A journey to the Swiss Alps. The purpose for our journey to the Swiss Gemmi Pass was to watch vultures in an alpine environment and to do some bird photography. According to available records the Bearded Vulture or Lammergeier was around at Gemmi Pass. So, we booked us in at the Gemmi Lodge Hotel which is sitting directly besides the cable car terminal for a couple of nights.
Observing the Bearded Vulture
When it comes to observing vultures, anyone having done it will agree that you need either good luck and, most of the time, plenty of time at your hands. What I mean is, birdwatching in general is easy-going. You just sit somewhere and wait for birds to come. Either there is much to see or not as much as one might have hoped for. With the Bearded Vulture it is pretty much the same thing. However, you never know when they will appear close to your observation post.
That is exactly the problem. You never know when they will come. When Bearded Vultures appear, they come in unexpectedly and out of virtually no-where. This is important for photographers. Sitting there enjoying splendid weather conditions might tempt us to do some landscape photography or do some filter photography to fill out the spare time. Believe me, don’t do any such thing. Check your camera settings and just wait. Check and test the settings again when light changes.
When I did some landscape shots in-between, the Bearded Vulture came for the first time and I missed it. Shit – big-time!
Movements of the Bearded Vulture
Bearded Vultures control areas of about which cover the main valley with its side valley. These are mostly vast areas of between 100-300 sq km, the so-called home ranges. Usually one breeding pair controlls such an area. The area is large enough to find sufficient amounts of food. Where the Bearded Vulture is about, usually Griffon Vultures are not far away.
In their home ranges, Bearded Vultures operate fixed search routes which are checked for food nearly every day. They do not fly during rain. However, Bearded Vulutres fly in misty and foggy conditions. Bearded Vultures can even fly with wet plumage. Even when fog hangs in the mountain valleys or on top of peaks it is possible to get sightings of the Bearded Vulture.
Bearded Vultures fly in hights of about 100 above ground, but can also be seen in altitudes of over 3 to 4,000 metres above normal.
Bearded Vulture – Times of Activity
In contrast to Cinereous and Griffon Vulture, the Bearded Vulture does not depend on thermals for the daily search flights. That means, the Bearded Vulture can be out and about shortly after sunrise. The search flights can take up to 12-14 hours in summer including resting phases. Resting phases are used for preening the plumage, feeding and resting. Bear in mind, even vultures do have sort of lunch break, during which time they simply rest. However, in case they are fully fed, they simply do nothing and don’t even fly.
When trying to observe the Bearded Vulture it is important to be out in the field as early as possible. Since we did stop in a hotel we had to observe breakfast time, meaning we were never out before shortly after eight.
The Bearded Vulture at Gemmi Pass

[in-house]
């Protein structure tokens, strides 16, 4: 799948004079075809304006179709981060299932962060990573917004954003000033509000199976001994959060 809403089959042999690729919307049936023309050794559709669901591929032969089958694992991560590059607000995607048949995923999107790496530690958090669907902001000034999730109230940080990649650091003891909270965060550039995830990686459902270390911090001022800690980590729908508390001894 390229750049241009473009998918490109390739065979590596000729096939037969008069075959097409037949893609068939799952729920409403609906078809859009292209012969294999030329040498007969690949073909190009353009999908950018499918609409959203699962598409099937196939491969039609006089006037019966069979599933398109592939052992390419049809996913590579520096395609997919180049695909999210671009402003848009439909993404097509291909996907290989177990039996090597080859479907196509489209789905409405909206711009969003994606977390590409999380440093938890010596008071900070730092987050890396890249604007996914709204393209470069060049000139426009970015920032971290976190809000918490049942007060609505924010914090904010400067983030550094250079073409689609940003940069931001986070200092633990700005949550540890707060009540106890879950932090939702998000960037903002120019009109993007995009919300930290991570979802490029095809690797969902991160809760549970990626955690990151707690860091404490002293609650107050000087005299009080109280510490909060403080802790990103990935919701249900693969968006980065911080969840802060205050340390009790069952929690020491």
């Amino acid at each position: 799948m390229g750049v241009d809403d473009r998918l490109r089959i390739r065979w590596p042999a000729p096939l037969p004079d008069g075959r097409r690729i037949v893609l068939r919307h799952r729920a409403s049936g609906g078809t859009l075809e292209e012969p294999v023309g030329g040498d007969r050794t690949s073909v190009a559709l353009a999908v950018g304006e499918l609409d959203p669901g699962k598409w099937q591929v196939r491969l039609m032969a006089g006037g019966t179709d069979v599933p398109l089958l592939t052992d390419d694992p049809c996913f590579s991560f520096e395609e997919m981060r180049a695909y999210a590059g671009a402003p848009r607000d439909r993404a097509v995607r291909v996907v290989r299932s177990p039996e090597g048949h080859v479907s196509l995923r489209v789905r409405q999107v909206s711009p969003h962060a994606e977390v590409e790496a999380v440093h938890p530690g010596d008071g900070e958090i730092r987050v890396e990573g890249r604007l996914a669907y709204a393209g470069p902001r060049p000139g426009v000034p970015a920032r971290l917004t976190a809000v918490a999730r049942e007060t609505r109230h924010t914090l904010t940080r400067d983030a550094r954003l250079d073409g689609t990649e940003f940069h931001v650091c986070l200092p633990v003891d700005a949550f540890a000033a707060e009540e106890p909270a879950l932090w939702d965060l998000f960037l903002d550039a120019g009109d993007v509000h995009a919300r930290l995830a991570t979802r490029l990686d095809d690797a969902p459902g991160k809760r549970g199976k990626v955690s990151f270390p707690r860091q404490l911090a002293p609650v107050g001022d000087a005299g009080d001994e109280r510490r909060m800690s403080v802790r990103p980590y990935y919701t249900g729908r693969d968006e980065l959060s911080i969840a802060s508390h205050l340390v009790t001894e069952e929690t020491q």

The best place to observe and capture Bearded Vultures on camera is in about 200 metres distance from Gemmmi Lodge. From this place on can direcly see the steep rock faces of the neighbouring “Plattenhörner” peaks. The rock face is steep. The wind either comes from the north or south. During north wind it is most unlikely that the Bearded Vulture will pop up. It is south wind that provides the best chances of at least getting sight of the Bearded Vulture. This is because south wind provides the best thermal updrift at the rock face.
The south-facing steep rock faces at Gemmi pass are full of large caves. These caves can easily be detected with the naked eye. It was during our second day when we found out that the Bearded Vulture is using a cave in the next rock face for sleeping and resting. At about 0800 h in the morning it check out the rock face for any flying birds, when suddenly a Bearded Vulture was gliding alongside the rock face.
The bird appeared to have come out of no-where. But we noticed that the vulture was hovering besides a cave that could be seen from our vantage point. The large hole in the above image marks the entrance to the cave.
Currently there are three Bearded Vultures around at the Gemmi, two adults and one juvenile, hatched in 2021. The juvenile is still dark still does a flight pattern similar to the Hooded Crow (German = Nebelkrähe, French = Corneille mantelée).
Bearded Vulture in Sight
What to do when a Bearded Vulture appears close to your observation post? Keep your nerves, the flying vulture in focus and press the release. Take as many images as possible. Believe me, auto focus is not always correct and you can be happy to take just some good pics home.
Griffon Vultures at the Gemmi
As already mentioned one vulture rarely comes alone. Or, where Bearded Vultures are around, Griffon Vultures are not too far away. We could see large groups of Griffon Vultures every day and did have an enjoyable time even watchen them circling high in the sky. More on this in a forthcoming post.
In case you liked my post please leave a like and subscribe to my channel. For those being interested in vulture protection you might also like to check out the page of the European Vulture Conservaton Foundation at 4vultures.org.
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